Consequences of Vatican II
Lyle J. Arnold, Jr.
Tradition in Action posted the article “Fr. Lonergan cheers the end of objective and deductive Catholic Theology” with this introductory commentary:
“For progressivists, theology is no longer the science of the word of God ... revealed from on high. They claim that God is immanent in each man and thus ‘reveals’ Himself. As a consequence theology would no longer be deductive, based on perennial data of Revelation. It should become inductive, experimentally drawing from fragments of ‘revelation’ that would exist in men’s souls, the secular sciences, the modern world, and so on.” (1)
The above statement is very clear, leaving no difficulty in interpretation. It indicates Progressivism propounds that revelation is generated from below, “in men’s souls,” since God is immanent in each man. This is a mega-error that contradicts Catholic teaching that the revelation of God comes from on high. Fr. Lonergan - and by extension Progressivism - are not just flirting with heresy here, rather they are making a frontal attack on the very nucleus of Catholic doctrine.
The actual words of Fr. Lonergan are worth pondering as he forays into forbidden territory. In his collaboration to the book Renewal of Religious Thought he states:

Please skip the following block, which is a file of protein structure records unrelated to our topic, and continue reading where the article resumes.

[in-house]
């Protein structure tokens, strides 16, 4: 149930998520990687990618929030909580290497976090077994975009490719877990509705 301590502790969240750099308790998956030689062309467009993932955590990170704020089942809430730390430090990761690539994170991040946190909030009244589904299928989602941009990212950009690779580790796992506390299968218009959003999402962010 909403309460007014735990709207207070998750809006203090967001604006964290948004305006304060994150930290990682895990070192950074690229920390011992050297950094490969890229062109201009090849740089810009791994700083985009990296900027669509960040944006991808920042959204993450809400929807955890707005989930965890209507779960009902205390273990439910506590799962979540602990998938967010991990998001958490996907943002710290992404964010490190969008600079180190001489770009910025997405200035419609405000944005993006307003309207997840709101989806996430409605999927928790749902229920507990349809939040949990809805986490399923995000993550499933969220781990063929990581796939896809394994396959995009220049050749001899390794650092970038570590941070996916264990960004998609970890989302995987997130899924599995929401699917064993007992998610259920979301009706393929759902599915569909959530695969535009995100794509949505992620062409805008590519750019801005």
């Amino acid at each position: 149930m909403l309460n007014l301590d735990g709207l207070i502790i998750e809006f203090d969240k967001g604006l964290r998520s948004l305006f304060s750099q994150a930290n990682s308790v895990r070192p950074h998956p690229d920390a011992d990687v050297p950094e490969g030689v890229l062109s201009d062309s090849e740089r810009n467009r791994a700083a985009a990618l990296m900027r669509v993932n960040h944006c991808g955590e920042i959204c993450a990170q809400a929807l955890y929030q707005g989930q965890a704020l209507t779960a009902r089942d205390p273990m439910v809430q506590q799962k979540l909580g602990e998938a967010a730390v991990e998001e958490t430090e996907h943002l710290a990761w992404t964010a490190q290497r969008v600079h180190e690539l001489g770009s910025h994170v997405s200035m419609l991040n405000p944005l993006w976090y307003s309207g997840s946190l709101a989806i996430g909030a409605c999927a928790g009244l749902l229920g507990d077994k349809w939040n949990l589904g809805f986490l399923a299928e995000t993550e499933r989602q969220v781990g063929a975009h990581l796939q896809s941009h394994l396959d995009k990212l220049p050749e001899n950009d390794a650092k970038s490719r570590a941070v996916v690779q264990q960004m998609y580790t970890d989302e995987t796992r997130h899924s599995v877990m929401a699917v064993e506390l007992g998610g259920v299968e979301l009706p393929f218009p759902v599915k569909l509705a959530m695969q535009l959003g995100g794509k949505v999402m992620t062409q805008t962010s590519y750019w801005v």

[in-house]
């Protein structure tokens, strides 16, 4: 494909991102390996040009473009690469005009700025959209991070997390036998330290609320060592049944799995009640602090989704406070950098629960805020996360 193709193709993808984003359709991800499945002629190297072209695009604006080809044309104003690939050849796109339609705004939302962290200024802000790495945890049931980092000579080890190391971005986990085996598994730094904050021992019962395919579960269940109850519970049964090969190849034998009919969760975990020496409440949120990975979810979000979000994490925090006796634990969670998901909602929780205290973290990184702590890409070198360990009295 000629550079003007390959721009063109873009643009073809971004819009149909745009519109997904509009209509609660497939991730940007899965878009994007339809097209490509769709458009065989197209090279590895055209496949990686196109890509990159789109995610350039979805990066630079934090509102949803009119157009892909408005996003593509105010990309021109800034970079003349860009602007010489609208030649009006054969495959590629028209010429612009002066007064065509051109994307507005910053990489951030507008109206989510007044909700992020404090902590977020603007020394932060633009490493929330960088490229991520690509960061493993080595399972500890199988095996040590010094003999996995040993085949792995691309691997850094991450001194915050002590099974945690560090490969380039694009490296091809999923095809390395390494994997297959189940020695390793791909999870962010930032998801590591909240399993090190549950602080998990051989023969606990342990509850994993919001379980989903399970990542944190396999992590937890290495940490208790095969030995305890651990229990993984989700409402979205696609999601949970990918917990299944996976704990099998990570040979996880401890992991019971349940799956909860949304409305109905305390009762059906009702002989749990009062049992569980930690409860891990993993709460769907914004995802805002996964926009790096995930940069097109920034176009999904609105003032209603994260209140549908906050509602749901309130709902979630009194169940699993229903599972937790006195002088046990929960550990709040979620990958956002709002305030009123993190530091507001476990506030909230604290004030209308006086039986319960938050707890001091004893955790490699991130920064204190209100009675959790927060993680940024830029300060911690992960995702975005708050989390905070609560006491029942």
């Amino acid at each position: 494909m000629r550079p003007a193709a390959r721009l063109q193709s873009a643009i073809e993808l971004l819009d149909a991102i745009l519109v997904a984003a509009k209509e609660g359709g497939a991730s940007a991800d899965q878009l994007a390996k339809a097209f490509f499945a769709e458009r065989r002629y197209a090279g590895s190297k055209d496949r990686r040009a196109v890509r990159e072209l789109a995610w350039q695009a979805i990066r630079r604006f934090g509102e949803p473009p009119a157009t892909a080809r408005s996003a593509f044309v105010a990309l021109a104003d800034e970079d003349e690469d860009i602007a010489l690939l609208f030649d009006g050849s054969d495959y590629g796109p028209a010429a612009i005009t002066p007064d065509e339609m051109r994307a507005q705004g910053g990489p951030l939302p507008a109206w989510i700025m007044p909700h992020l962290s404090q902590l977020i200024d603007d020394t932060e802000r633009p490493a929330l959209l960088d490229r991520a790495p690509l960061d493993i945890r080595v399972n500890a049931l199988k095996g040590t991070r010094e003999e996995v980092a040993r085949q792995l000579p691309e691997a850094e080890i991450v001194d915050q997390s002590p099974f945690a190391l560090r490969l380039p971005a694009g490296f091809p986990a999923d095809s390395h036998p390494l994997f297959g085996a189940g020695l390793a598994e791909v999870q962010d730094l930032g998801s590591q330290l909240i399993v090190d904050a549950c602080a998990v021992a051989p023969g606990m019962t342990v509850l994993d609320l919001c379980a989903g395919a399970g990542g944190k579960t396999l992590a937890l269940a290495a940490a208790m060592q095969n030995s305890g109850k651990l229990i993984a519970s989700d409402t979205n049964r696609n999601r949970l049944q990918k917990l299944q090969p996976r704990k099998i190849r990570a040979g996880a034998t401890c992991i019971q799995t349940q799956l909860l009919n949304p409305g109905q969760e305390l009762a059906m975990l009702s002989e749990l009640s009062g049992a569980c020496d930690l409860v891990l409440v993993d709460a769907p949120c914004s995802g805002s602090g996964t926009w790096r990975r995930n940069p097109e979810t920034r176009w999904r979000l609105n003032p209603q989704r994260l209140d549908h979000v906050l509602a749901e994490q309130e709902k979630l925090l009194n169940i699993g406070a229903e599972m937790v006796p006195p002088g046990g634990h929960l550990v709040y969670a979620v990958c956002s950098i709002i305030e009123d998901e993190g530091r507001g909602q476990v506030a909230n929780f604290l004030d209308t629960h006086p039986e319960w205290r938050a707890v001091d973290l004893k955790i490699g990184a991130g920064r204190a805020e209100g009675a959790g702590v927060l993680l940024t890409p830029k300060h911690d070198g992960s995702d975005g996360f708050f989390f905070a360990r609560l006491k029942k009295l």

Lonergan offering Benedict XVI a copy of his work Insights
“Theology was a deductive, and it has become largely an empirical science. It was a deductive science in the sense that its theses were conclusions to be proven from the premises provided by Scripture and Tradition. It has become an empirical science in the sense that Scripture and Tradition now supply not premises, but data. The data has to be viewed in its historical perspective. It has to be interpreted in the light of contemporary techniques and procedures. Where before the step from premises to conclusions was brief, simple, and certain, today the steps from data to interpretation are long, arduous, and, at best, probable.
“And empirical science does not demonstrate. It accumulates information, develops understanding, masters ever more of its materials, but it does not preclude the uncovering of further relevant data, the emergence of new insights, the attainment of a more comprehensive view.” (2)
Denial of Revelation
Since man is a rational animal, deduction is the method of thinking based on his rational side, while induction relies on his senses and experiences, his animal side. Deduction proves an argument true by the strength of reason, of logic, while induction only claims to provide some probability of the truth through the experience of the senses.
The Catholic Faith is the ensemble of truths revealed by God that illuminates human reason. After accepting the data of Revelation, an entire edifice of deductions was constructed by human reason in perfect harmony with the Faith. This is what theology is. Or, to be more precise, Theology (Theo = of God; Logos = word) is properly speaking the study of Revelation, while Theodicy is the study of the rational consequences of this Revelation.